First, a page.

This graphic novel (200 pages) was published in November of 2015 by Farrar, Straus and Giroux. The book takes you to 1980s and '90s Istanbul. David read Dare to Disappoint and loved it; it wouldn't be on our site if he didn't recommend it.
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This book is such a good read, you’ll wish every culture offerred a funny, touching, coming-of-age autobiographical comic to show you around its home.
This is the story of Özge Samancı and her childhood in Izmir, Turkey, during the 1980s and ’90s. Energetic and curious, she was eager to learn, had a passion for Jaques Cousteau, played the mandolin — and, as many of us do, struggled with who to be in the face of who everyone around her wanted her to be.
Because aside from the usual pressures of growing up, Özge came of age in a politically polarized, militaristic, conservative, economically unstable country.
In one telling scene, her class is learning about Atatürk, the leader who revolutionized Turkey in the 1920s. The kids are required to recite an oath every day that praises Atatürk in which they vow ‘to love my country more than I love myself.’ There’s marching in gym class and standing at attention when a teacher enters the room.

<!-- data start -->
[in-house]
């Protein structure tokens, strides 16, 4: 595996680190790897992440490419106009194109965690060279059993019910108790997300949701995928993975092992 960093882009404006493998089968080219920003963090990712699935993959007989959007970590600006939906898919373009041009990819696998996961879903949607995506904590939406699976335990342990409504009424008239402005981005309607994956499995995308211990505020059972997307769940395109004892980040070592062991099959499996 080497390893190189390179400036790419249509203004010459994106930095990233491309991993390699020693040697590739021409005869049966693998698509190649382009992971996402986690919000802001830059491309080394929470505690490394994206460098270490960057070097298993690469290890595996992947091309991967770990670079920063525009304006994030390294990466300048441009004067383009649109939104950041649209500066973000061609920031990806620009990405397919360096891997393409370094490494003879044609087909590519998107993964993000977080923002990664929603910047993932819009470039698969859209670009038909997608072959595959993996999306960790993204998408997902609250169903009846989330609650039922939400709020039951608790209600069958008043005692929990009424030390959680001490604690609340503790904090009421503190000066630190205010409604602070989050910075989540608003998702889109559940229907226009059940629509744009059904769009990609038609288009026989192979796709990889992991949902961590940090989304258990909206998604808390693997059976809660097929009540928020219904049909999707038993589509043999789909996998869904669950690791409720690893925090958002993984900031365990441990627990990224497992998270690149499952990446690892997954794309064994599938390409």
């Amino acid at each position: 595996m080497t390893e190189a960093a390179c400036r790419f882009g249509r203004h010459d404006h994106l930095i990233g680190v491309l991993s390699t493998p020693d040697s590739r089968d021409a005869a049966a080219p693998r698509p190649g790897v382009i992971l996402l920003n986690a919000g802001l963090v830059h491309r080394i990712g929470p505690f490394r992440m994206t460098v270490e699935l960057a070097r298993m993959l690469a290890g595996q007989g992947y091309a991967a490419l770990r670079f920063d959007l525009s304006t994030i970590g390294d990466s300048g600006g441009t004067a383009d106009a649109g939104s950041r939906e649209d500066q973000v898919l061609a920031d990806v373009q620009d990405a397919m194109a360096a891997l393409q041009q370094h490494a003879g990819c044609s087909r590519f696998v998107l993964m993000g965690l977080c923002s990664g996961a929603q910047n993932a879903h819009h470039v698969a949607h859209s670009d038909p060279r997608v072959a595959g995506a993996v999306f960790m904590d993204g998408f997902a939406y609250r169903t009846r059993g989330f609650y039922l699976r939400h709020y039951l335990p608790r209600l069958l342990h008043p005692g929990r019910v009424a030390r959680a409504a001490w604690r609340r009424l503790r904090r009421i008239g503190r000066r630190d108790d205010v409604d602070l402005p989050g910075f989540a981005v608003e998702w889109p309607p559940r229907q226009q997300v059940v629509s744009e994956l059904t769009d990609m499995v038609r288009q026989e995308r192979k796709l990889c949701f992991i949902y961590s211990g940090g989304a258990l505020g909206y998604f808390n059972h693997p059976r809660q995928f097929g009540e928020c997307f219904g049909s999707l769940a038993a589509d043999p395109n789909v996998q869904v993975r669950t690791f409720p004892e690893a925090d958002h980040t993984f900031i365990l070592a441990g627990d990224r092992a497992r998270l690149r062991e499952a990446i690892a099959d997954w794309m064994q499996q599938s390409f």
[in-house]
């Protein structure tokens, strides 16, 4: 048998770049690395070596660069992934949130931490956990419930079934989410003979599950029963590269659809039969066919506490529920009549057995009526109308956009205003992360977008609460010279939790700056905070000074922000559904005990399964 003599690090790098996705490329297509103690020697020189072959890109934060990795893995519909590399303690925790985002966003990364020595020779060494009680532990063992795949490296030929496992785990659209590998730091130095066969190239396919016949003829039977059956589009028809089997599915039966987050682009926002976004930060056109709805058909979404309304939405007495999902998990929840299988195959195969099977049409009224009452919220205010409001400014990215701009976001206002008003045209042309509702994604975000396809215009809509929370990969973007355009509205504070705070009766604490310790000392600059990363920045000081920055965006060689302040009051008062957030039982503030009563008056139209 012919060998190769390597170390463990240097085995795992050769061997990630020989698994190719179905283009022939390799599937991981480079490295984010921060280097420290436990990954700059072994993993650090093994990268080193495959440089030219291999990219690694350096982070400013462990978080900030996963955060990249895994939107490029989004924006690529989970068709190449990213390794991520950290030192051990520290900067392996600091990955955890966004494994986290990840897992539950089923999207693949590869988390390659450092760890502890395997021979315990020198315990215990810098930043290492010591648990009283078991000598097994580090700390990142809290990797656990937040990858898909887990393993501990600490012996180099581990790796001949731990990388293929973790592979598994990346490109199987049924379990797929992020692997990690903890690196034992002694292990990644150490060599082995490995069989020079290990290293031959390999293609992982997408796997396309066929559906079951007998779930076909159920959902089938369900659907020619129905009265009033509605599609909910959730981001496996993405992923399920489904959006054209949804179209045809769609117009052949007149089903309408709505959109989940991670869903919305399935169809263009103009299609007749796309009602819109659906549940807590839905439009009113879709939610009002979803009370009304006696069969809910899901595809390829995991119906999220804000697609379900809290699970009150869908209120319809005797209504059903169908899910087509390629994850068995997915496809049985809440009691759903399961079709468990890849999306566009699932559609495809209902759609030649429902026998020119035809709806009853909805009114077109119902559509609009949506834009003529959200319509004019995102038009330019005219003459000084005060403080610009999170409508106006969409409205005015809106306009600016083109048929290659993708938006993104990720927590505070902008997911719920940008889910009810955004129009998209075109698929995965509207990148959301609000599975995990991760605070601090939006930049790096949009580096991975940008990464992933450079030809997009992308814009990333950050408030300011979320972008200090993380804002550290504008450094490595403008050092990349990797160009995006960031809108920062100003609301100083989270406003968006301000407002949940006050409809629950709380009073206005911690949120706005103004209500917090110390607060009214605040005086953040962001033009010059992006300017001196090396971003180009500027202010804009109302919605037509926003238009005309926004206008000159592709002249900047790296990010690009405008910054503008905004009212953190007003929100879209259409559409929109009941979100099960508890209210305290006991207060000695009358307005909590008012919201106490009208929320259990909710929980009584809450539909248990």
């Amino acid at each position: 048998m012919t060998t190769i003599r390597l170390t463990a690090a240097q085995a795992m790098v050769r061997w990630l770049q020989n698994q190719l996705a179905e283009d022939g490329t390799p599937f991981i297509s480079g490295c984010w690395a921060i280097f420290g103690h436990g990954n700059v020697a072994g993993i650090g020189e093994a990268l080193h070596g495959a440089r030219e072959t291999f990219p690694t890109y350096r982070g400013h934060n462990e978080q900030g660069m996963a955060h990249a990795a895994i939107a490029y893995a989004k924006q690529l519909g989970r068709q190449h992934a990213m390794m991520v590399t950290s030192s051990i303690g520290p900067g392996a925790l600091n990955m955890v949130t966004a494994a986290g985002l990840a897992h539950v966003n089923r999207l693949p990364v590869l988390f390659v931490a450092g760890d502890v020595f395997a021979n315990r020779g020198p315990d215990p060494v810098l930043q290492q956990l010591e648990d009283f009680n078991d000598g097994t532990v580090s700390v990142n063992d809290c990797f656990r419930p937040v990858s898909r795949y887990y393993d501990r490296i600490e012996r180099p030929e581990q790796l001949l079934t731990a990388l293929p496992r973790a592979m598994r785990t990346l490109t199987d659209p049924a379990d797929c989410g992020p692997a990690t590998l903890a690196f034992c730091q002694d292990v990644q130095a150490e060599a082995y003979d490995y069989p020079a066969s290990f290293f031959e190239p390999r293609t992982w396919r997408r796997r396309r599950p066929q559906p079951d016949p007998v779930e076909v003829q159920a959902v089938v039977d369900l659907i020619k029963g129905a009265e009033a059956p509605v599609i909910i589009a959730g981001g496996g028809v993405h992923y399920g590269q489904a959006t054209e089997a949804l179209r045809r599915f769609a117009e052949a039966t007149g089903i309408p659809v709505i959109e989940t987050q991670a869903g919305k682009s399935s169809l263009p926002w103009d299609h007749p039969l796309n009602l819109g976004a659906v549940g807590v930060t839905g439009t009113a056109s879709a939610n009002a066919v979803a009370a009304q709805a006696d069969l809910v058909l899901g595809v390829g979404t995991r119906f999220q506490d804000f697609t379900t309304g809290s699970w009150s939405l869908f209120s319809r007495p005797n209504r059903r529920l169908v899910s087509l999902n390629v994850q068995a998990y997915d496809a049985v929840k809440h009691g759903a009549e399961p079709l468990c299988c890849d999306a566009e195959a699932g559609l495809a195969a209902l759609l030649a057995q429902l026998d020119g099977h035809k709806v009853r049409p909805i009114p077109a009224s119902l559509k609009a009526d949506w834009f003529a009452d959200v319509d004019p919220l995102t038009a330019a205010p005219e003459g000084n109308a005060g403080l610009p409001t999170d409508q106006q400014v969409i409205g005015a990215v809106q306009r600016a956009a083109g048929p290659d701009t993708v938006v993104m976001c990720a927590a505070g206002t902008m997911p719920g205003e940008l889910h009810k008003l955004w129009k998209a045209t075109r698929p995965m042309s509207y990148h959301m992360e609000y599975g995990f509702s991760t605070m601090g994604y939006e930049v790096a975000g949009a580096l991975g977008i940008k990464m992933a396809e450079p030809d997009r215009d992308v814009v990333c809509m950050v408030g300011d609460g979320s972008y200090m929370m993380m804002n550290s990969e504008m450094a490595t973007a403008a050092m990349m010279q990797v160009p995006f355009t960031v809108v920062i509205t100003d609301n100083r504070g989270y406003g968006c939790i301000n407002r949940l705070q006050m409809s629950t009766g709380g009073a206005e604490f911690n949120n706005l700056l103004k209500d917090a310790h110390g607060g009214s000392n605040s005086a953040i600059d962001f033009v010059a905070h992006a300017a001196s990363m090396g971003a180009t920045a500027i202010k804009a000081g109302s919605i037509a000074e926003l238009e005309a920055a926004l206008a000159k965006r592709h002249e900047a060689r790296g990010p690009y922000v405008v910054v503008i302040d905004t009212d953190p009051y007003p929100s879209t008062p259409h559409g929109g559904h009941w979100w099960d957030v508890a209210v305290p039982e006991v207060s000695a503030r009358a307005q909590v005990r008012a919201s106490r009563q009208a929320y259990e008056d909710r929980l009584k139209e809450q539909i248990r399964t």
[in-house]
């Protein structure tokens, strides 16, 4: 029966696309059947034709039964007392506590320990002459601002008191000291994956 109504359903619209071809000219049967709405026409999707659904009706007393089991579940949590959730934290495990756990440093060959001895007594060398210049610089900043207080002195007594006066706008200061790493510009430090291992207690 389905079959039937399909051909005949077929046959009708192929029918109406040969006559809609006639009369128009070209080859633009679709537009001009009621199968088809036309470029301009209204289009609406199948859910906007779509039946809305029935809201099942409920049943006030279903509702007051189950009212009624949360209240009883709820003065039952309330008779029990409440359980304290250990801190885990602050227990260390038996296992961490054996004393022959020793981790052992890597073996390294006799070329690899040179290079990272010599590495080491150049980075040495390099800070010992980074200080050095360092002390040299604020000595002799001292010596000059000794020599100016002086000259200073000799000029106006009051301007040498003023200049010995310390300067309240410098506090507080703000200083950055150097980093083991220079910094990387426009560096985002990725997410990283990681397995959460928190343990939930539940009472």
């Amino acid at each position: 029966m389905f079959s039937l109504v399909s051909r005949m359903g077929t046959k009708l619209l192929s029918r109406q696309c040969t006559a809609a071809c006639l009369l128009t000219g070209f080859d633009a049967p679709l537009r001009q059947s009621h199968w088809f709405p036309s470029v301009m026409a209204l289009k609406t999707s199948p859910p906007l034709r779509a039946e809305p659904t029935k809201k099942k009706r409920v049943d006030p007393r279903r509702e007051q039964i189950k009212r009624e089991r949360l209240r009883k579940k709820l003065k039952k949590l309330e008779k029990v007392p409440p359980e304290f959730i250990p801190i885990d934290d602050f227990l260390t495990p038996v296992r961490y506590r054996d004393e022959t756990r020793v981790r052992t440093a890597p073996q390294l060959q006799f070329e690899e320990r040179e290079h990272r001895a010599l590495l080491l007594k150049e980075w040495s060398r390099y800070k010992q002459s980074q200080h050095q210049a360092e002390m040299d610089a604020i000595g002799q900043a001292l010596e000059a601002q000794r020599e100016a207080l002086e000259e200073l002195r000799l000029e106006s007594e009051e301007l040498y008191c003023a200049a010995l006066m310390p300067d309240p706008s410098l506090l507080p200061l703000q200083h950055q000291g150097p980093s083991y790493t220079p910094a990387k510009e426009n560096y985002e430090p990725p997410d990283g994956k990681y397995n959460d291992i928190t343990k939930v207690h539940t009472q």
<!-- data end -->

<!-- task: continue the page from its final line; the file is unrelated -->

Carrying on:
The author does a bang-up job managing the tone, so there’s ongoing tension, but there’s also hope.
As we follow Özge to high school and college, we experience the Turkish culture — its rewards and limitations — as Özge does. The neat trick of this graphic novel is that you think you’re reading an autobio comic, but what’s really happening is a conversation between cultures. When Özge says she had to take a daily pledge, you remember your own school days rituals. And when she admits her family watched the TV show Dallas at night, you might recall that yours did, too.
This is a moving, insightful, charming book about life in Turkey. At the risk of spoiling the ending: Özge Samancı is currently a media professor at Northwestern University and a working artist.
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